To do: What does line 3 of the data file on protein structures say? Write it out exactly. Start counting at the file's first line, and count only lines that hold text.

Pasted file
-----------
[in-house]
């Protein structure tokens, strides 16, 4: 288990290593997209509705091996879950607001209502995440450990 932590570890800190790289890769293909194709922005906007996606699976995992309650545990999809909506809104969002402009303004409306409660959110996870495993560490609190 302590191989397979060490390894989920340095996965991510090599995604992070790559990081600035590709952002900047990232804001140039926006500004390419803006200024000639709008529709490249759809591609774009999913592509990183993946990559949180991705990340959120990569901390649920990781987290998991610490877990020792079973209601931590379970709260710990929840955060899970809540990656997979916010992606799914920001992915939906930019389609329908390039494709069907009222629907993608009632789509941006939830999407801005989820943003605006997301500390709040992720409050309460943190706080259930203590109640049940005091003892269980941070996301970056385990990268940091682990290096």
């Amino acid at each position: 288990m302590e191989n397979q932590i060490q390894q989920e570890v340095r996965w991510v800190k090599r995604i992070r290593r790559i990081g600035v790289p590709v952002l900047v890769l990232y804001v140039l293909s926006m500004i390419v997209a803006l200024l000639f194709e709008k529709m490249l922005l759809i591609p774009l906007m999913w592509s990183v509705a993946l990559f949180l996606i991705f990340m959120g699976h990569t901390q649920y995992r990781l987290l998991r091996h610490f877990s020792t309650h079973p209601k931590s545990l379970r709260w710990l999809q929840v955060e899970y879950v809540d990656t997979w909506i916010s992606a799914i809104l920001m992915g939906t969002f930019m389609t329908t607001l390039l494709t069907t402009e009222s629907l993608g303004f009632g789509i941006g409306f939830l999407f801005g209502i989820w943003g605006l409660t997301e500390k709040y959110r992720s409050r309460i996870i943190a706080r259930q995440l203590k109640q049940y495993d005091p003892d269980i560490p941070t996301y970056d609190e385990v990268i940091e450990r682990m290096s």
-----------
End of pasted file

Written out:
């Amino acid at each position: 288990m302590e191989n397979q932590i060490q390894q989920e570890v340095r996965w991510v800190k090599r995604i992070r290593r790559i990081g600035v790289p590709v952002l900047v890769l990232y804001v140039l293909s926006m500004i390419v997209a803006l200024l000639f194709e709008k529709m490249l922005l759809i591609p774009l906007m999913w592509s990183v509705a993946l990559f949180l996606i991705f990340m959120g699976h990569t901390q649920y995992r990781l987290l998991r091996h610490f877990s020792t309650h079973p209601k931590s545990l379970r709260w710990l999809q929840v955060e899970y879950v809540d990656t997979w909506i916010s992606a799914i809104l920001m992915g939906t969002f930019m389609t329908t607001l390039l494709t069907t402009e009222s629907l993608g303004f009632g789509i941006g409306f939830l999407f801005g209502i989820w943003g605006l409660t997301e500390k709040y959110r992720s409050r309460i996870i943190a706080r259930q995440l203590k109640q049940y495993d005091p003892d269980i560490p941070t996301y970056d609190e385990v990268i940091e450990r682990m290096s």